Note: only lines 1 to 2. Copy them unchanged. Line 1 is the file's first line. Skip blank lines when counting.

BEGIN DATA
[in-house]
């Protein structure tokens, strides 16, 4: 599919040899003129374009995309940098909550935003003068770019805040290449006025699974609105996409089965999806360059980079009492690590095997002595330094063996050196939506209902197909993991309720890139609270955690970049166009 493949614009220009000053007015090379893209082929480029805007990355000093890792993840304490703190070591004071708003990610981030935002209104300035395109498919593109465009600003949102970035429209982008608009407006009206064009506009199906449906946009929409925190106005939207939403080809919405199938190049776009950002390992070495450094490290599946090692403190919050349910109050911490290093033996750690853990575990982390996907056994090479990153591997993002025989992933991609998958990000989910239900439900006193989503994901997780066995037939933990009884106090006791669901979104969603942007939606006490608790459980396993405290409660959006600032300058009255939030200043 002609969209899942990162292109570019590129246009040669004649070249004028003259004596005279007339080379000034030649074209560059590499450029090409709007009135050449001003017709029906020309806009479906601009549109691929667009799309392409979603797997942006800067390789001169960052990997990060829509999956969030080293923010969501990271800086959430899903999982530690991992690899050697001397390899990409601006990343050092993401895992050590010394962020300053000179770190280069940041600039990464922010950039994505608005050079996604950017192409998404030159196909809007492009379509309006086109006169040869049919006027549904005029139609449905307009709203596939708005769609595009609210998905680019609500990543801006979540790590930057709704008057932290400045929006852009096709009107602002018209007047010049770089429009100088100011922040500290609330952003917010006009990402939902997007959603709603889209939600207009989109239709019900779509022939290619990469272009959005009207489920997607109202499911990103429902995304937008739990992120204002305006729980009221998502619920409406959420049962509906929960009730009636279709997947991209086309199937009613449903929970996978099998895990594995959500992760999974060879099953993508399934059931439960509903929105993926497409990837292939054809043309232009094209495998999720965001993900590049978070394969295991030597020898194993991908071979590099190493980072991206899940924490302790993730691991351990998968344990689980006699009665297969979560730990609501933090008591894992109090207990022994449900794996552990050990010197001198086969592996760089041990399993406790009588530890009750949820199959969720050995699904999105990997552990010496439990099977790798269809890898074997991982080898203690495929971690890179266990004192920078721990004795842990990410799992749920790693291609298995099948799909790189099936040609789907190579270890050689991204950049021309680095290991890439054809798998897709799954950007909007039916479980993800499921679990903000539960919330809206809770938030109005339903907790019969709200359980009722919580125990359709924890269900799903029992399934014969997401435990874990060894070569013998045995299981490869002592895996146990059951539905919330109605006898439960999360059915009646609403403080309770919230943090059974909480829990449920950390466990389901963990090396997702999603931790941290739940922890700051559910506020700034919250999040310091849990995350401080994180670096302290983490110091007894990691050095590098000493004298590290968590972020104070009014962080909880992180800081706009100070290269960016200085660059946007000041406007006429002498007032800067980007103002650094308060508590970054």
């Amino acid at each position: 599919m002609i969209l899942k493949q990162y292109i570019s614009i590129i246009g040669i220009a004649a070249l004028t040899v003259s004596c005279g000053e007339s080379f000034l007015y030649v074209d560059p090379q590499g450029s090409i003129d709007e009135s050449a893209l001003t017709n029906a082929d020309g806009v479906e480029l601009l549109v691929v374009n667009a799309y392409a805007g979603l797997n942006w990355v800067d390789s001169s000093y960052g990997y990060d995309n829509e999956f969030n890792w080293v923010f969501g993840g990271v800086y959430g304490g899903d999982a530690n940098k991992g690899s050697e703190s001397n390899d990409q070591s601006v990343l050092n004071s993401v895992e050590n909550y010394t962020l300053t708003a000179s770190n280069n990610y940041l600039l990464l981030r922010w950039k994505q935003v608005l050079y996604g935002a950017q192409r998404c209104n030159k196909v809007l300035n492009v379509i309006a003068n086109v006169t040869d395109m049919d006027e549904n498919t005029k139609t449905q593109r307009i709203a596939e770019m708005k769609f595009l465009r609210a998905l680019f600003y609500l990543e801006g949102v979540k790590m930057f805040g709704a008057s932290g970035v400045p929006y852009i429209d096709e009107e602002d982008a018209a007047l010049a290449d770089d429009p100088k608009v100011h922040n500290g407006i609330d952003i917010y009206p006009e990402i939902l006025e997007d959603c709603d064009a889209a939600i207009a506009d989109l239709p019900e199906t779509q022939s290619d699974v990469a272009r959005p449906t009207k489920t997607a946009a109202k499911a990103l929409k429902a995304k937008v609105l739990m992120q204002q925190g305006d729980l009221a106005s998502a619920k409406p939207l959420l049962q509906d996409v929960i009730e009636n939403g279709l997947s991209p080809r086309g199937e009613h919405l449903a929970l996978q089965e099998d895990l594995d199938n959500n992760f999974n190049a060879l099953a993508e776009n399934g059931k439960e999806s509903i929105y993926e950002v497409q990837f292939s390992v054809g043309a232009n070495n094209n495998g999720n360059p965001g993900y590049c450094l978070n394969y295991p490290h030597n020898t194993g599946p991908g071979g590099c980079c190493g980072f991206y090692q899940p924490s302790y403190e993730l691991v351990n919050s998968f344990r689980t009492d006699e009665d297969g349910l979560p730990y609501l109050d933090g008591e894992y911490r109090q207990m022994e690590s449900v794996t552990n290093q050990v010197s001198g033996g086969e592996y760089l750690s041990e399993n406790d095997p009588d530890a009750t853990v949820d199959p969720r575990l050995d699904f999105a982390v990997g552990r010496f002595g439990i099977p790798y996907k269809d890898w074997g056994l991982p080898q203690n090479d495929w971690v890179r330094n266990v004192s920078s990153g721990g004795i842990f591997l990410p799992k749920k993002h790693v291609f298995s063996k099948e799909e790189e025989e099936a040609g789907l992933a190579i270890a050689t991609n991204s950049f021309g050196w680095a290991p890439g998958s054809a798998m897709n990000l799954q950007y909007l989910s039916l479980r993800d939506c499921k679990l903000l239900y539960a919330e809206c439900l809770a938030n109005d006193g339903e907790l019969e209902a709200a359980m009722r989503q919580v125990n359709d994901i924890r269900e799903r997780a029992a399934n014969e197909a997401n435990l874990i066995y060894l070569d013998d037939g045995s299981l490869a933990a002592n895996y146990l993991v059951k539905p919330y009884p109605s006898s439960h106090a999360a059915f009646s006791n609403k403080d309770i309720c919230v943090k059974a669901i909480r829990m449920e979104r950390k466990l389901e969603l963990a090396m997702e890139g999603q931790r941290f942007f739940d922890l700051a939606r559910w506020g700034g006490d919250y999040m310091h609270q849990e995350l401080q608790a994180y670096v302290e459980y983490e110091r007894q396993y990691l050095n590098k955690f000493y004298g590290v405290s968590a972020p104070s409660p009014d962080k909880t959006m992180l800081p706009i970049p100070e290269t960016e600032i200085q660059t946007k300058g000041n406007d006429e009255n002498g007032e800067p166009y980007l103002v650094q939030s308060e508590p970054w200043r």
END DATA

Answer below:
[in-house]
């Protein structure tokens, strides 16, 4: 599919040899003129374009995309940098909550935003003068770019805040290449006025699974609105996409089965999806360059980079009492690590095997002595330094063996050196939506209902197909993991309720890139609270955690970049166009 493949614009220009000053007015090379893209082929480029805007990355000093890792993840304490703190070591004071708003990610981030935002209104300035395109498919593109465009600003949102970035429209982008608009407006009206064009506009199906449906946009929409925190106005939207939403080809919405199938190049776009950002390992070495450094490290599946090692403190919050349910109050911490290093033996750690853990575990982390996907056994090479990153591997993002025989992933991609998958990000989910239900439900006193989503994901997780066995037939933990009884106090006791669901979104969603942007939606006490608790459980396993405290409660959006600032300058009255939030200043 002609969209899942990162292109570019590129246009040669004649070249004028003259004596005279007339080379000034030649074209560059590499450029090409709007009135050449001003017709029906020309806009479906601009549109691929667009799309392409979603797997942006800067390789001169960052990997990060829509999956969030080293923010969501990271800086959430899903999982530690991992690899050697001397390899990409601006990343050092993401895992050590010394962020300053000179770190280069940041600039990464922010950039994505608005050079996604950017192409998404030159196909809007492009379509309006086109006169040869049919006027549904005029139609449905307009709203596939708005769609595009609210998905680019609500990543801006979540790590930057709704008057932290400045929006852009096709009107602002018209007047010049770089429009100088100011922040500290609330952003917010006009990402939902997007959603709603889209939600207009989109239709019900779509022939290619990469272009959005009207489920997607109202499911990103429902995304937008739990992120204002305006729980009221998502619920409406959420049962509906929960009730009636279709997947991209086309199937009613449903929970996978099998895990594995959500992760999974060879099953993508399934059931439960509903929105993926497409990837292939054809043309232009094209495998999720965001993900590049978070394969295991030597020898194993991908071979590099190493980072991206899940924490302790993730691991351990998968344990689980006699009665297969979560730990609501933090008591894992109090207990022994449900794996552990050990010197001198086969592996760089041990399993406790009588530890009750949820199959969720050995699904999105990997552990010496439990099977790798269809890898074997991982080898203690495929971690890179266990004192920078721990004795842990990410799992749920790693291609298995099948799909790189099936040609789907190579270890050689991204950049021309680095290991890439054809798998897709799954950007909007039916479980993800499921679990903000539960919330809206809770938030109005339903907790019969709200359980009722919580125990359709924890269900799903029992399934014969997401435990874990060894070569013998045995299981490869002592895996146990059951539905919330109605006898439960999360059915009646609403403080309770919230943090059974909480829990449920950390466990389901963990090396997702999603931790941290739940922890700051559910506020700034919250999040310091849990995350401080994180670096302290983490110091007894990691050095590098000493004298590290968590972020104070009014962080909880992180800081706009100070290269960016200085660059946007000041406007006429002498007032800067980007103002650094308060508590970054």